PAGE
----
PlayBook shares data connection with handset: Operator reaction?

Cross-posted to my company blog

Mobile operators like devices that earn them additional revenue, particularly if they promote the need for a second data subscription. Netbooks good, iPads good…but what about the new RIM PlayBook?

Of all the analysis and iPad comparison that’s followed this week’s announcement of the PlayBook, the lack of 3G connectivity has attracted surprisingly little attention. Consumers can of course utilize WiFi but, more interestingly, they will be able to pair their PlayBook with a BlackBerry handset and share the data connection (not only to sync with the Enterprise Server but also to access the Internet). It’s a model that Samsung has also touted for its forthcoming Galaxy Tab.

For the consumer this is a positive move. Why should they be forced to commit to a second data plan for a complimentary device (such as required by the Apple iPad)? Why shouldn’t they be able to share the data allowance they’ve paid for?

Sound familiar? That’s because mobile operators openly dislike ‘tethering’ (using your smartphone as a remote modem for another device). A number of operators have started to charge a premium for the right to tether, notably chasing down iPhone users and charging them an additional GBP£15 for the privilege. The argument from the operators is that the data pull from a PC / tablet is greater than that from a handset. They also assume that adding connectivity to a larger form-factor will move a user away from simple browsing to bandwidth hungry use cases such as torrenting or HD video.

Many still call this double dipping.

BlackBerry consumers are typically light on data usage, predominantly using data to read emails or access BBM, hence the low cost contracts available with a BlackBerry device. In fact you’d have to pool 25 BlackBerrys together to generate the same data burden as a single Android device. However, despite its enterprise positioning, the PlayBook will surely entice greater data consumption through multimedia content and applications. Will operators be happy about their BlackBerry customers suddenly swerving additional tethering charges or not having to subscribe to a second data plan?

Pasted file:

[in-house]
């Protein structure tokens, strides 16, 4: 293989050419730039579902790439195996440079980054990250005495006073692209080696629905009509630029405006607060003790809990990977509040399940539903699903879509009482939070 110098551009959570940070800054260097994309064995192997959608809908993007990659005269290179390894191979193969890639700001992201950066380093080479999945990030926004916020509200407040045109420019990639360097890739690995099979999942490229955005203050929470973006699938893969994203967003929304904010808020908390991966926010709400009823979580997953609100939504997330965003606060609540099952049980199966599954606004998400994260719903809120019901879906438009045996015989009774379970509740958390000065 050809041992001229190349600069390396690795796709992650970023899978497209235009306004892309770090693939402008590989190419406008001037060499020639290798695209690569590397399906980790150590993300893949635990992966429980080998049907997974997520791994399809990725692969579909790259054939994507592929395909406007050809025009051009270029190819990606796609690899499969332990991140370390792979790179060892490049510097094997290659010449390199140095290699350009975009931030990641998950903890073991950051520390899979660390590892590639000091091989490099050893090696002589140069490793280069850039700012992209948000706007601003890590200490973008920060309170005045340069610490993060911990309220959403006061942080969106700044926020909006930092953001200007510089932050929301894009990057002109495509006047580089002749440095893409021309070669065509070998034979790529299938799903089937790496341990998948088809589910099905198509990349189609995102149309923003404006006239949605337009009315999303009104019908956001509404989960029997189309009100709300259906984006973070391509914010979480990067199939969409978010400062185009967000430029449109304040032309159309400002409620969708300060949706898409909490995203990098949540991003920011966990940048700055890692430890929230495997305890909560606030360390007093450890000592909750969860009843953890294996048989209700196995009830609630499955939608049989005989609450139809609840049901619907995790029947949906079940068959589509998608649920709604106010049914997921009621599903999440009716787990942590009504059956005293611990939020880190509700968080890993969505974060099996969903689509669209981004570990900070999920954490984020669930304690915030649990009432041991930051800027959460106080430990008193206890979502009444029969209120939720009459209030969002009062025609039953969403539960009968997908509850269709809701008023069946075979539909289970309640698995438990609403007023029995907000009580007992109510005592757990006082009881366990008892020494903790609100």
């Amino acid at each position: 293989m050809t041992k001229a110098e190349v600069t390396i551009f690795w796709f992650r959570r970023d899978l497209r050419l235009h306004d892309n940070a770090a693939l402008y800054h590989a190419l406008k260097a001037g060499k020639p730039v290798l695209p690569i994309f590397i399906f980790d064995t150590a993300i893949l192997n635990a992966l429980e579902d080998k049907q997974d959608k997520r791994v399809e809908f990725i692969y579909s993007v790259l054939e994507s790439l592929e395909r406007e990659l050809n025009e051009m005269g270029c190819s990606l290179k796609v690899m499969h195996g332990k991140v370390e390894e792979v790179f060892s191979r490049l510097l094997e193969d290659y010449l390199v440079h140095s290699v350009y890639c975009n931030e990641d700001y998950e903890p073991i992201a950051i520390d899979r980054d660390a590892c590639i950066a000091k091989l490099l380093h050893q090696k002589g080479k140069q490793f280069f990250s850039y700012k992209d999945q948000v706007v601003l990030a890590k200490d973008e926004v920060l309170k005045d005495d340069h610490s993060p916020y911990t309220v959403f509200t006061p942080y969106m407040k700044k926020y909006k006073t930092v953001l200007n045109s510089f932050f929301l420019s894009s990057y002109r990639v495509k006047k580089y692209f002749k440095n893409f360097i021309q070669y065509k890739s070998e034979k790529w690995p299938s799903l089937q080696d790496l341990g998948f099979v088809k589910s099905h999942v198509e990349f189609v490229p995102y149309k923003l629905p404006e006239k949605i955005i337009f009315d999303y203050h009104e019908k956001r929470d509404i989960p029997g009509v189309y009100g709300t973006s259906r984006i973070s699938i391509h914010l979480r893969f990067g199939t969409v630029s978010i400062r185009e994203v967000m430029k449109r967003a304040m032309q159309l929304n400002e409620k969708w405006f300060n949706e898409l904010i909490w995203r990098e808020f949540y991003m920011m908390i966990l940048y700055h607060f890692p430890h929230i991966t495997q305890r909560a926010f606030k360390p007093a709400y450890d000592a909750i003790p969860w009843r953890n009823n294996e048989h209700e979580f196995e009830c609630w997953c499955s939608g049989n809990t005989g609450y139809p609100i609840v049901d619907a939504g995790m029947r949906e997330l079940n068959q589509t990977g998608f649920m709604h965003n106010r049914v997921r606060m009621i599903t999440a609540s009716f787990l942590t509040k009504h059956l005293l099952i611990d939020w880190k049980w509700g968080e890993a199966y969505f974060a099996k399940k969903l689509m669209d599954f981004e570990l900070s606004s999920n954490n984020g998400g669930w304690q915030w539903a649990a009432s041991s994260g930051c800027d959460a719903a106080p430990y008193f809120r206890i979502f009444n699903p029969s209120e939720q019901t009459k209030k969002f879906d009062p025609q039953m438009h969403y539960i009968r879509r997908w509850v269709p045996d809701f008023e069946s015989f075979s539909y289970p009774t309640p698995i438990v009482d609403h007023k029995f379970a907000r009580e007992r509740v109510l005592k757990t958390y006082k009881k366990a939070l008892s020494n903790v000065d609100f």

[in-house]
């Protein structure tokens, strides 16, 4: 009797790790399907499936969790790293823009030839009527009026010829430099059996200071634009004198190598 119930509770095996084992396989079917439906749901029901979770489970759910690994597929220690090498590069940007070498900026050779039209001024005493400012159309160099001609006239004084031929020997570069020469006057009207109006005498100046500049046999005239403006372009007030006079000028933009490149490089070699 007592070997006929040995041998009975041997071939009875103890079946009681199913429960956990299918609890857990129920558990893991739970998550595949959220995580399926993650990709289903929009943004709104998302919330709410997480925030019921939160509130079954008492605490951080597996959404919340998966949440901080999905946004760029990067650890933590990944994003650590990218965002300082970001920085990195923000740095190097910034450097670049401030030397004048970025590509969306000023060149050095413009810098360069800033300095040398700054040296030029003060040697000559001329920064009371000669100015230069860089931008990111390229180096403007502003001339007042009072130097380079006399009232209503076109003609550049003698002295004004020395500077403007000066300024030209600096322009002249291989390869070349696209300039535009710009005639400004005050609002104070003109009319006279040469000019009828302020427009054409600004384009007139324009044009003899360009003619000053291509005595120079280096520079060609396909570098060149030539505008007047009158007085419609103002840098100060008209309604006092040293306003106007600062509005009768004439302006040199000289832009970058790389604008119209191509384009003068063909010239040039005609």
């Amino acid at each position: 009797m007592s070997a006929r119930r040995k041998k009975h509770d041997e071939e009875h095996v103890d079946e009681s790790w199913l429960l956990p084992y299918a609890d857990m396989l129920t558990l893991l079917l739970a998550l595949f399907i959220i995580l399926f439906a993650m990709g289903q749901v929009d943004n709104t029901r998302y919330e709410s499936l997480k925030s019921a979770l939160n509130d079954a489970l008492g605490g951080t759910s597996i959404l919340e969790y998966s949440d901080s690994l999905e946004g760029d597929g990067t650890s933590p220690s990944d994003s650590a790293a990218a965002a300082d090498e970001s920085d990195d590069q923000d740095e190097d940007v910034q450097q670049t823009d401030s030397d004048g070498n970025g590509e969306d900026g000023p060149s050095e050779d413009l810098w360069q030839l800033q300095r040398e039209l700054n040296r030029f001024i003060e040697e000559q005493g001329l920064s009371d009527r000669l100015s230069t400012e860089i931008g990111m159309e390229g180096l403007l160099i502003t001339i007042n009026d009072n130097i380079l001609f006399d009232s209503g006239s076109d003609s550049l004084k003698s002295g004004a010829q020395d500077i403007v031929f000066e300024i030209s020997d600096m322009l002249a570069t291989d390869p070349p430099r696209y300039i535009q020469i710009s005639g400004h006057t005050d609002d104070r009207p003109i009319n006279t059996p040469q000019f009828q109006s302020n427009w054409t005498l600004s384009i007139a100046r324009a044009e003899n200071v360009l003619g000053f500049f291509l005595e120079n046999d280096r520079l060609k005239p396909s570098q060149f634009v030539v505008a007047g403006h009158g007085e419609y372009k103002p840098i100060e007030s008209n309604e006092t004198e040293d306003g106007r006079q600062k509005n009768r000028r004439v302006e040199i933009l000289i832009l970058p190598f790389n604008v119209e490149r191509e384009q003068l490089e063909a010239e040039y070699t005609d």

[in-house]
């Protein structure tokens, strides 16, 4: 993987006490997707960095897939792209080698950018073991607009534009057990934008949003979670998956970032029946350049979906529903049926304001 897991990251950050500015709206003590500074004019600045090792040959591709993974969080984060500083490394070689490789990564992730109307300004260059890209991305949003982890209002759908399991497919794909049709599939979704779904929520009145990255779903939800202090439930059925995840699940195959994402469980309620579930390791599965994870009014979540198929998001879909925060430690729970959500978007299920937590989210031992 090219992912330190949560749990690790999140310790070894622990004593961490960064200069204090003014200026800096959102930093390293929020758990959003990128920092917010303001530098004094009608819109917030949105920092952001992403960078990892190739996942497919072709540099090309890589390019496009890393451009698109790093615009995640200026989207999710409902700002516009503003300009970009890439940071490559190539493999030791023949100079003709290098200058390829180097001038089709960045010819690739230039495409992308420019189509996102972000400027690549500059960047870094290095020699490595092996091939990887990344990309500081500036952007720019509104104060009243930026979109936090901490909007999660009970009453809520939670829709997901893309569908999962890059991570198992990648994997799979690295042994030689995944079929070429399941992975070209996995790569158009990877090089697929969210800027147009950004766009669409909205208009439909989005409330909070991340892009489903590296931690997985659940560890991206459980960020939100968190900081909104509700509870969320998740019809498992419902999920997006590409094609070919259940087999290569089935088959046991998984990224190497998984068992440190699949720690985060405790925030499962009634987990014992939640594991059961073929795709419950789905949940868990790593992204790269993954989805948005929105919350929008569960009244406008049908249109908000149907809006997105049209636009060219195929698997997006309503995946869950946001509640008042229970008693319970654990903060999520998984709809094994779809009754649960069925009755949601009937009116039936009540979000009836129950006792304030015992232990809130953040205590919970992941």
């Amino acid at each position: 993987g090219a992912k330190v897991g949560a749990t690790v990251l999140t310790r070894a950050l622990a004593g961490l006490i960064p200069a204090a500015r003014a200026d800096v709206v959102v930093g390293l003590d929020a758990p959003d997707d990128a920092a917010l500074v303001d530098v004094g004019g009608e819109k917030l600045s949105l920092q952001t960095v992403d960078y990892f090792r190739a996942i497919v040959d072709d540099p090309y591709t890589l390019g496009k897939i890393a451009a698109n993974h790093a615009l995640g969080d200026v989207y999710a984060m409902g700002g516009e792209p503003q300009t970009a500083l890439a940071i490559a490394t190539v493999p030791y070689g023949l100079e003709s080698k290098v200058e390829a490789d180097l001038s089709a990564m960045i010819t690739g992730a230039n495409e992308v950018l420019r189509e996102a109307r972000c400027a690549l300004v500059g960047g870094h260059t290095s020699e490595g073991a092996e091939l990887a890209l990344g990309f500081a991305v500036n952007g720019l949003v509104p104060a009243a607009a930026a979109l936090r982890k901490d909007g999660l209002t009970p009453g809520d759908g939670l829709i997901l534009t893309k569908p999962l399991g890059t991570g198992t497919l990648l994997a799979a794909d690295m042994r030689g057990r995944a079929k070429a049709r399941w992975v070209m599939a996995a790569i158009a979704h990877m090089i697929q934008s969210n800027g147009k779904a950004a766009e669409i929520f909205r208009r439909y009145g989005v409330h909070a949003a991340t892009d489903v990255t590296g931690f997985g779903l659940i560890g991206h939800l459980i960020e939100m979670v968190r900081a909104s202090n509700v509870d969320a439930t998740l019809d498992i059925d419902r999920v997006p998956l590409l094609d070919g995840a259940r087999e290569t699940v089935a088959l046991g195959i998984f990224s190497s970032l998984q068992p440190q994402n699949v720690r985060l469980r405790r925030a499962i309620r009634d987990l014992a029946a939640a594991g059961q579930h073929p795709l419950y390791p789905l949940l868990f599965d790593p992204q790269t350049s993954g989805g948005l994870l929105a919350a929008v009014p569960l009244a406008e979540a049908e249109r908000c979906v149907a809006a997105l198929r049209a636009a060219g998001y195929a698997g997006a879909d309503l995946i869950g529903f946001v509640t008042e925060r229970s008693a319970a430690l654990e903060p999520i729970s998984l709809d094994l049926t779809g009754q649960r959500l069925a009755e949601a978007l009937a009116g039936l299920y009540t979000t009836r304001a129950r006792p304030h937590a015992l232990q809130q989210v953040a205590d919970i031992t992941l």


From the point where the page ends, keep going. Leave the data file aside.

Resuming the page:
For those interested, we’ve already covered the arguments against tethering charges on this blog. Yes, a tethered connection is ‘hungrier’ based on a richer web experience. But this is irrelevant surely? A customer has already signed up to the unlimited data / fair use policy under their existing tariff so it shouldn’t matter how I use this data allowance. If I go over my limit quicker than usual because I’m using a tethered connection then that’s my fault and I’ll accept the punishment.

RIM has confirmed that they will release 3G and 4G models in the future. Without an incentive to support the first generation of PlayBook, I only hope that knee-jerk operator reactions, causing BlackBerry tariffs to rise, or locking down tethering, won’t damage the RIM brand or the PlayBook experience for important early adopters.


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